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Irreparable damage… to software?

TUAW has a picture of the statement which Apple has posted at Genius Bars on how “many of the unauthorized iPhone unlocking programs cause irreparable damage to the iPhone software.”

No, wait, it’s software. It’s code. By definition, “damage” to software can be undone, which is why it’s “soft” rather than “hard”. You might end up with it having to be restored to its factory state, but that’s not “irreparable”, is it? And yes, even if it’s “firmware” it’s re-flashable. That’s why it’s “firm” – it’s held in hardware, but can be re-flashed.

Either Apple doesn’t know the difference between software and hardware, or its definition of “irreparable” simply means “we’re not going to do it for you, buster”, which isn’t exactly the dictionary definition. I can’t fix a broken window, but that doesn’t mean it’s “irreparable” and I should just sit here with a draft blowing through the house for the rest of time.

In fact, of course, Apple is just lying. It’s not irreparable. It voids your warranty, it makes you ineligible for any help from Apple, but it’s not irreparable. Apple is simply pointing out that you have been a bad person, and it will try and punish you for disobeying His Steveness.

Do you want to do business with a company which treats its customers like that?

Of course, this situation is inevitable. Apple is taking, by some estimates, as much as 40% of the revenue that the phone companies make from the iPhone. If it hits its target of selling 10 million iPhones by the end of 2008, at around $25 per customer per month (a conservative estimate), you’re talking about a $3 billion business per year, just from that revenue sharing. And, unlike actually making the things in the first place, that’s almost pure profit for Apple: the phone company absorbs all the costs of running the phone. All Apple has to do is have a few guys making “updates” which brick anyone’s phone if they’ve had the temerity to want to use it with a different network.

With that amount of profit on the table, letting you take your iPhone to another company isn’t an option, even then unlocking the iPhone is perfectly legal [PDF link]. It will be interesting to see how Apple deals with customers in countries like Holland, where you have a legal right to have your phone unlocked by your phone company after a specified period.

It’s strange that Apple thinks that it’s right that people want to own their music, but wrong that people want to own a device which they’ve paid $399 for.

As an aside, the exemption to the US DMCA which makes it legal to create or use a third-party unlock on a mobile phone runs out in 2009. What’s the betting that Apple will be lobbying very hard indeed to see that this extension isn’t renewed? And, now the precedent has been set that “hot phone” = “revenue share” for manufacturers, I bet they’re not the only one.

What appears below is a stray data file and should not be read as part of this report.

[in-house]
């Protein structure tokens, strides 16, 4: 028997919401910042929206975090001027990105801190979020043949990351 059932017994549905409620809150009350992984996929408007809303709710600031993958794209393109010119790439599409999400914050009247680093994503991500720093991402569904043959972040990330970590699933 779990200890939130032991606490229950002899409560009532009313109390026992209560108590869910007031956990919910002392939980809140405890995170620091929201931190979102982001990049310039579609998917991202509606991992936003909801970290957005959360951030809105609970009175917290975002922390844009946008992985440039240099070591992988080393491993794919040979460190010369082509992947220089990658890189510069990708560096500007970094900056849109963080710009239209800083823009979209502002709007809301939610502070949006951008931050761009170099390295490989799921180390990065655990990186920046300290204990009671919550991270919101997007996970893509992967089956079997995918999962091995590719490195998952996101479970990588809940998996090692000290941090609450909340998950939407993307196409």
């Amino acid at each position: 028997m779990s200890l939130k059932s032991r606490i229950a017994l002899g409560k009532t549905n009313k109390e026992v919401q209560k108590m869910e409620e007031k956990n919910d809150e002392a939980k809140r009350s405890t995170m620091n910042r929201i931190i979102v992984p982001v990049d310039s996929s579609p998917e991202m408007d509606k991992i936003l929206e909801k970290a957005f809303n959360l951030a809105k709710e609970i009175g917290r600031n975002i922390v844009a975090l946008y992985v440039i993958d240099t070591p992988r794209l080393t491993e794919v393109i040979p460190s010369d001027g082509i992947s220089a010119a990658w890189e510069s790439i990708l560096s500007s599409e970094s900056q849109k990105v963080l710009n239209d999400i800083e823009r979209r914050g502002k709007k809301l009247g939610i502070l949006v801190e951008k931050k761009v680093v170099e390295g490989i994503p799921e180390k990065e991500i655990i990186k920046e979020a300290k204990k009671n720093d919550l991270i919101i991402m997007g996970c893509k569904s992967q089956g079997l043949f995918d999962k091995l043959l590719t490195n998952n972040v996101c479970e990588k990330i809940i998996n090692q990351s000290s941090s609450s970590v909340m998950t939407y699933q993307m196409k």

To make matters worse, Apple seems to be bricking phones with this update which have had no hacks applied to them at all. So the ones who seem to be causing “irreparable” damage aren’t the hackers, but Apple. Maybe Apple should hire some of the hackers. After all, they seem to know more about its software and hardware than it does.

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  • http://www.webomatica.com/wordpress/ Webomatica

    Does the iPhone come with an “install disc” that allows a user to restore the original software or are iPhone users completely reliant on Apple to do so?

  • reinharden

    I just wanted to weigh in with one comment.

    It’s not uncommon when dealing with embedded devices to cause “irreparable damage” to the system that truly can’t be resolved without opening up the device and, if necessary, soldering a debug interface to the board and reloading the firmware via a JTAG interface (or something similar).

    If one corrupts the bootloader, it’s off to JTAG land. If one corrupts the system and the bootlader can’t restore via iTunes, it’s off to JTAG land.

    Also, if one corrupts the flash file system and can’t boot into a recovery mode…well let’s just say that it’s challenging to reformat the flash appropriately. Often easier to toss the box in the corner and forget about it.

    You’ve probably noticed that iPhones don’t come with a JTAG connector. So if you do something that requires one to recover, from a consumer perspective, it’s truly bricked.

    In our embedded development efforts in the past, it wasn’t uncommon for us to “brick” a dozen to a score of our devices during the development process and we had every low-level tool imaginable. Without the low-level interfaces and tools, it’s quite possible (almost even probable) to render an embedded device effectively “irreparable”.

    Not to be an apologist…but this is one of the likely reasons that Apple doesn’t have an SDK for the iPhone. Third party apps on a consumer oriented embedded device is just asking for trouble.


    PS: And while I admit that I enjoyed playing with the third party toys on my iPhone, it also caused me to have to restore my image approximately every other day! Which was not fun. :-(

  • Phillip Shirk


    When you play with fire you often get burned.

    A measley few iphone owners are making a lot of unjustified noise over their own misdeeds.

    Live with it boys and girls.